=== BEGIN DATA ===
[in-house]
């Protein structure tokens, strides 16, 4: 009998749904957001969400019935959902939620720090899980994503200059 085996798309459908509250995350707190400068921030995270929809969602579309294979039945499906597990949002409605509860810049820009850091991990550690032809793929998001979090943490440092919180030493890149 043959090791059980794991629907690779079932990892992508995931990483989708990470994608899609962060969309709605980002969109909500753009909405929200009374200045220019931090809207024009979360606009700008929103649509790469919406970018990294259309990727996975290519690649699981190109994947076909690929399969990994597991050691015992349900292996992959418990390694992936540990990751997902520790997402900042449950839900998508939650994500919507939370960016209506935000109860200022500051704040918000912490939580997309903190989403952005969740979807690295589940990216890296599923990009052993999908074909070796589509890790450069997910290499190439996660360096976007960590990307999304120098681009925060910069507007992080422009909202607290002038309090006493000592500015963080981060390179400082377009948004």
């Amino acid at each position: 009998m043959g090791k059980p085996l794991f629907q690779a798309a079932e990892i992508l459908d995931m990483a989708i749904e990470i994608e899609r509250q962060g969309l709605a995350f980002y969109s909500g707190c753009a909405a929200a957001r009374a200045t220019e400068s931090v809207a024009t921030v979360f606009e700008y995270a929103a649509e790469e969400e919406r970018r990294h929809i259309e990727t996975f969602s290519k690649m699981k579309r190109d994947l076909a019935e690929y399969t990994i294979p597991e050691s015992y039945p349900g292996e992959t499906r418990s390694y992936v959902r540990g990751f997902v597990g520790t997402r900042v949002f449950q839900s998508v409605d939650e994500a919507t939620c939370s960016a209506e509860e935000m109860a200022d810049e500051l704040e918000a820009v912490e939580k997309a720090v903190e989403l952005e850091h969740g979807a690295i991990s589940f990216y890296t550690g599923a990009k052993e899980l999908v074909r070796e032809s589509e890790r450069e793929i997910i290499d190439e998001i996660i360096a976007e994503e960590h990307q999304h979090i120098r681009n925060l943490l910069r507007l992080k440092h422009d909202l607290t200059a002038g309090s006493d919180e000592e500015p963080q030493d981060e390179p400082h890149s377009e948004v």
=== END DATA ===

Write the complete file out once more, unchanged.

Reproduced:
[in-house]
């Protein structure tokens, strides 16, 4: 009998749904957001969400019935959902939620720090899980994503200059 085996798309459908509250995350707190400068921030995270929809969602579309294979039945499906597990949002409605509860810049820009850091991990550690032809793929998001979090943490440092919180030493890149 043959090791059980794991629907690779079932990892992508995931990483989708990470994608899609962060969309709605980002969109909500753009909405929200009374200045220019931090809207024009979360606009700008929103649509790469919406970018990294259309990727996975290519690649699981190109994947076909690929399969990994597991050691015992349900292996992959418990390694992936540990990751997902520790997402900042449950839900998508939650994500919507939370960016209506935000109860200022500051704040918000912490939580997309903190989403952005969740979807690295589940990216890296599923990009052993999908074909070796589509890790450069997910290499190439996660360096976007960590990307999304120098681009925060910069507007992080422009909202607290002038309090006493000592500015963080981060390179400082377009948004």
């Amino acid at each position: 009998m043959g090791k059980p085996l794991f629907q690779a798309a079932e990892i992508l459908d995931m990483a989708i749904e990470i994608e899609r509250q962060g969309l709605a995350f980002y969109s909500g707190c753009a909405a929200a957001r009374a200045t220019e400068s931090v809207a024009t921030v979360f606009e700008y995270a929103a649509e790469e969400e919406r970018r990294h929809i259309e990727t996975f969602s290519k690649m699981k579309r190109d994947l076909a019935e690929y399969t990994i294979p597991e050691s015992y039945p349900g292996e992959t499906r418990s390694y992936v959902r540990g990751f997902v597990g520790t997402r900042v949002f449950q839900s998508v409605d939650e994500a919507t939620c939370s960016a209506e509860e935000m109860a200022d810049e500051l704040e918000a820009v912490e939580k997309a720090v903190e989403l952005e850091h969740g979807a690295i991990s589940f990216y890296t550690g599923a990009k052993e899980l999908v074909r070796e032809s589509e890790r450069e793929i997910i290499d190439e998001i996660i360096a976007e994503e960590h990307q999304h979090i120098r681009n925060l943490l910069r507007l992080k440092h422009d909202l607290t200059a002038g309090s006493d919180e000592e500015p963080q030493d981060e390179p400082h890149s377009e948004v």